MPILLS - Wildlife Connection
Elephants are the largest land animals on earth, and have a long and complicated history of co-existing with humans.  They are known and admired by many of us for the deep social bonds they share with one another, their long memories, and their extraordinary intelligence.  To others, their value is measured by the almost insatiable market demand for their ivory.  For most rural Africans who share the landscape with them, elephants are known above all to be extremely dangerous and destructive, where they are a notorious threat to people’s lives, and livelihoods.  PhD Candidate Sarah Maisonneuve will share her experience during the past 5 years working with local communities in rural Tanzania, who struggle to coexist with elephants.  You will learn about the drivers and consequences of human elephant conflict in East Africa.  You will also learn about some of the novel approaches being tested to mitigate this conflict, designed to simultaneously improve human livelihoods and protect elephants.
Bio for Sarah Day Maisonneuve
Sarah  is a PhD Candidate in Ecology at Colorado State University, studying human-elephant conflict in Tanzania.  She is also the Founder and Director of Wildlife Connection, an international NGO in Tanzania dedicated to improving human livelihoods and protecting elephants.  Sarah has had a lifelong fascination with Africa and realized her dream of travelling there for the first time in 1998, when she spent 5 months backpacking from Kenya to South Africa.  She earned her BSc in Biology from the University of Colorado in 2003 and has returned to East Africa nearly every year since.  Sarah is passionate about working at the interface of human and natural systems to identify solutions compatible with both human development, and wildlife conservation.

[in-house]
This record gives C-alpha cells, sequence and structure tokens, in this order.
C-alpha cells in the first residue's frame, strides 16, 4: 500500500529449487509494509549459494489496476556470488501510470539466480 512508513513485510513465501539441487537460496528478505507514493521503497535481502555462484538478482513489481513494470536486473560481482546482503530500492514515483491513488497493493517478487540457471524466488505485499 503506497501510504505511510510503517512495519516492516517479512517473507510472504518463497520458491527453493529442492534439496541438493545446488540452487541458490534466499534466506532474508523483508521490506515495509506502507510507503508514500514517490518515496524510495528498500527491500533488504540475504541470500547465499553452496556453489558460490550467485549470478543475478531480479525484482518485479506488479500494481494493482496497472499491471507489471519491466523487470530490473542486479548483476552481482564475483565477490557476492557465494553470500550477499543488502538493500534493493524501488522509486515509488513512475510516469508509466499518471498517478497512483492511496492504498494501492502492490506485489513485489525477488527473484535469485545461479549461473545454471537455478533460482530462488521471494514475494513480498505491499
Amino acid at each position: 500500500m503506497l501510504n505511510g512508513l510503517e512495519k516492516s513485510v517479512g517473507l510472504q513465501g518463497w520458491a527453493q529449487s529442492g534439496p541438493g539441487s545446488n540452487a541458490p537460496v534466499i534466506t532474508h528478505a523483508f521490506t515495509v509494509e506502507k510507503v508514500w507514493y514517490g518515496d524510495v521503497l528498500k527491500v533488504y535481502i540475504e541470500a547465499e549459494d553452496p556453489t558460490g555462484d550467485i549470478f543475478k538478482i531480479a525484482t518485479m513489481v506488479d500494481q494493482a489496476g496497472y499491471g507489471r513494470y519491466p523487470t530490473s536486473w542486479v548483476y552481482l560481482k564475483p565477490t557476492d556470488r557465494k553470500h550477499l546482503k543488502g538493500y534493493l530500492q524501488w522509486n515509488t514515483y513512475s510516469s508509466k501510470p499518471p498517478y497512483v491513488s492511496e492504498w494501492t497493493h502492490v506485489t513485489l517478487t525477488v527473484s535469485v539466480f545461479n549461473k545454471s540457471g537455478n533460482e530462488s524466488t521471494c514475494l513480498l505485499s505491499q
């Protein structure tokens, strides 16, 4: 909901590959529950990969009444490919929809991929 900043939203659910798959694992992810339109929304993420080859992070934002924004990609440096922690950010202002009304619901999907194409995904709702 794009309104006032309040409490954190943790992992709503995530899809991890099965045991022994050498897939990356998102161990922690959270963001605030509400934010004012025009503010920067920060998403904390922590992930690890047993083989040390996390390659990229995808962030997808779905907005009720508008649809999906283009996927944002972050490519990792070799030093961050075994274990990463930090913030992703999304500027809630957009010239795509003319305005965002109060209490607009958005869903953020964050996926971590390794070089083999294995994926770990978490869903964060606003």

Sarah Day Maisonneuve
Project Director, MPILLS- Wildlife Connection
PhD Candidate, Graduate Degree Program in Ecology
Colorado State University